Emma’s Law: A Year Later

Emmas Story

The Emma Longstreet Story

The Longstreet family was headed to church on New Year’s Day of 2012, when their lives changed in an instant. While their vehicle was approaching Cherokee Road in Lexington, SC, another car with a drunk driver behind the wheel smashed into them.

Little six year old Emma Katherine Longstreet was the only victim in the accident that did not survive. She was immediately taken to a nearby hospital, where her death was confirmed later that night.

As tragic as the death of little beauty was, her parents have worked hard to see to it that Emma’s story is able to raise drunk driving awareness in South Carolina (which happens to be a state where drunk driving is found to be common). They initiated the idea of “Emma’s Law” in hopes that no other family would have to suffer the way theirs did.

October 1, 2014, Emma’s Law became a reality, providing harsher consequences for convicted drunk drivers.

What Emma’s Law Means

Emma’s Law takes the consequences for driving under the influence to another level. What is listed below is only regarding first-time offenders. With each further arrest, there are additional requirements. Here is what happens when….

…they blow a .15 or higher into a Breathalyzer.

After a person has been officially convicted of drunk driving and found to have blown a .15 or higher into the Breathalyzer, one major change that is now required is that they install an ignition interlock system into their vehicle and keep it there for six months (beginning from when the device was installed). This works much like a Breathalyzer, and requires the driver to pass before the car will start for them. Their license also changes to a special class that requires they only drive the vehicle assigned to them. Keep in mind, all of the costs for the expensive ignition interlock system must come from the person using it.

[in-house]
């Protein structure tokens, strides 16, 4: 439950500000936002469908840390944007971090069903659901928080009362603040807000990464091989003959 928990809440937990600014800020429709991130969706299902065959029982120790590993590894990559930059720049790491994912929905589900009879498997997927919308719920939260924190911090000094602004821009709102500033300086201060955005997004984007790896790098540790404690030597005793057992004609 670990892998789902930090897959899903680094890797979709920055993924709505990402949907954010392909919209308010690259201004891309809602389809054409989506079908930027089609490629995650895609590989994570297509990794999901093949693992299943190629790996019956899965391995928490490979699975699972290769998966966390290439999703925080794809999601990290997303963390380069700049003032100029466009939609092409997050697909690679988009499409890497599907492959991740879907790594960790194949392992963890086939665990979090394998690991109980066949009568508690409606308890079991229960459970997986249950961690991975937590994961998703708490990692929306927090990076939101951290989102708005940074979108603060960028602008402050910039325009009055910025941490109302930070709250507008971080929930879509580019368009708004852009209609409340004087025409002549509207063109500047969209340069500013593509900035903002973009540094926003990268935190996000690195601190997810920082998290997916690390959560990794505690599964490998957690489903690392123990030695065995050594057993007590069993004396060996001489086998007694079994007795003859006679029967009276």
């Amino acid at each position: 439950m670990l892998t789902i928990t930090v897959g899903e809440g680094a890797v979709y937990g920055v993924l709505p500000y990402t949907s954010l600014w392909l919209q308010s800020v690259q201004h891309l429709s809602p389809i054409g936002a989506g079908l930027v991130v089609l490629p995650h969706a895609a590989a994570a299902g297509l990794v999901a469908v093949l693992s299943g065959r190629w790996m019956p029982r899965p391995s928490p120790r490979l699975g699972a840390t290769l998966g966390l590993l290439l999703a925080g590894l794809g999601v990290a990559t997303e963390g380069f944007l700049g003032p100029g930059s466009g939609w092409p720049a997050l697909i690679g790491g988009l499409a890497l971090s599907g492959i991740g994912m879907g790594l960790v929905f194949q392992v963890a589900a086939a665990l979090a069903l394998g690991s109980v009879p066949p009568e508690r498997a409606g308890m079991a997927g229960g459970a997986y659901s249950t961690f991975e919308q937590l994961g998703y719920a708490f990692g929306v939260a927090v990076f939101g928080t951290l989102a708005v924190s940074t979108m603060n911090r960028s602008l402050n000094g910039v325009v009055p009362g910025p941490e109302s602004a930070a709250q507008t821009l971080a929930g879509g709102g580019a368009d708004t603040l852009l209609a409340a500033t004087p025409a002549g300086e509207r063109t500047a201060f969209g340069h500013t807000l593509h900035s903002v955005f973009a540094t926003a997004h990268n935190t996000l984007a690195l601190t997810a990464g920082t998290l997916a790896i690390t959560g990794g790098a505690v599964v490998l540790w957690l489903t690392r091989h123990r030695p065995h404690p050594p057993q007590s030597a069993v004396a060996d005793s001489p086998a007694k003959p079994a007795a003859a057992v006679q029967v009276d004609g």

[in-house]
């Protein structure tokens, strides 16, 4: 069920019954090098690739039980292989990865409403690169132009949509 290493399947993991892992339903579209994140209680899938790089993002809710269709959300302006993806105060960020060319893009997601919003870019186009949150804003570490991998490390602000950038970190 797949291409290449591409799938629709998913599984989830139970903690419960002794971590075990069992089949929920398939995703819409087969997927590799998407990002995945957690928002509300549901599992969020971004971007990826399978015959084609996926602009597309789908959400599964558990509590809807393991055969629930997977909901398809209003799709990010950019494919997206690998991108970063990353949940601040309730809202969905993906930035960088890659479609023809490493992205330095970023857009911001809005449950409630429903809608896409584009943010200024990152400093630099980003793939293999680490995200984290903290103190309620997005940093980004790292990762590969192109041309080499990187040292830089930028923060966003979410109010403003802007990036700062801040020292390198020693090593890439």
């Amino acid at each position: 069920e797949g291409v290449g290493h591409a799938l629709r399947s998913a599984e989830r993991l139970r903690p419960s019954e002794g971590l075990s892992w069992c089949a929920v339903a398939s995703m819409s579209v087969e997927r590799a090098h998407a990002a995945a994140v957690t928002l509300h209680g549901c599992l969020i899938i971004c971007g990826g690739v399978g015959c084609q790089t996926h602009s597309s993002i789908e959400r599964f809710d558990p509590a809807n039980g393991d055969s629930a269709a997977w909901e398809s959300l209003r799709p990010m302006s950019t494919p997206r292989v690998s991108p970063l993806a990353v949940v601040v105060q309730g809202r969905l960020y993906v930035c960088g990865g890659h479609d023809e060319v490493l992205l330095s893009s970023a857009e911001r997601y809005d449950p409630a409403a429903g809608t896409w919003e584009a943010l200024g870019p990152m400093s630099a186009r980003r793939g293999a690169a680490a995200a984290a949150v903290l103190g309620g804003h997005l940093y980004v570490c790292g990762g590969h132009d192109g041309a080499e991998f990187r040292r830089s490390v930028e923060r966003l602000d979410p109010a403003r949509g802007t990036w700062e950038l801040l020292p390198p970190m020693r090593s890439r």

…they blow lower than a .15 into a Breathalyzer.

If the person is found to have been drinking, but blows under .15 in the Breathalyzer, they will have their license suspended for a six month period, but may have an opportunity to apply for a provisional license that may allow them to drive under specific circumstances (such as to/from work).

…they refuse to test.

If the test is refused altogether, the consequences are seemingly worse than if they had. They do not have to install the ignition interlock system in their vehicle. However, they do have their license suspended for six months. This takes away all driving privileges during that time.

The Result of Emma’s Law

With this being the first full year that Emma’s Law has been in effect, it is hard to tell how significant the changes in drunk driving trends are at this point. It is expected that the number of reported drunk driving incidents is going to be much lower than in previous years, but the statistical data has not yet been released.

Chances are, if a drunk driver (or any other criminal for that matter) is let off the hook easily, they’re going to do it again. The Longstreet family has done their best to put a stop to drunk driving, while keeping Emma’s memory in the hearts of every South Carolina home.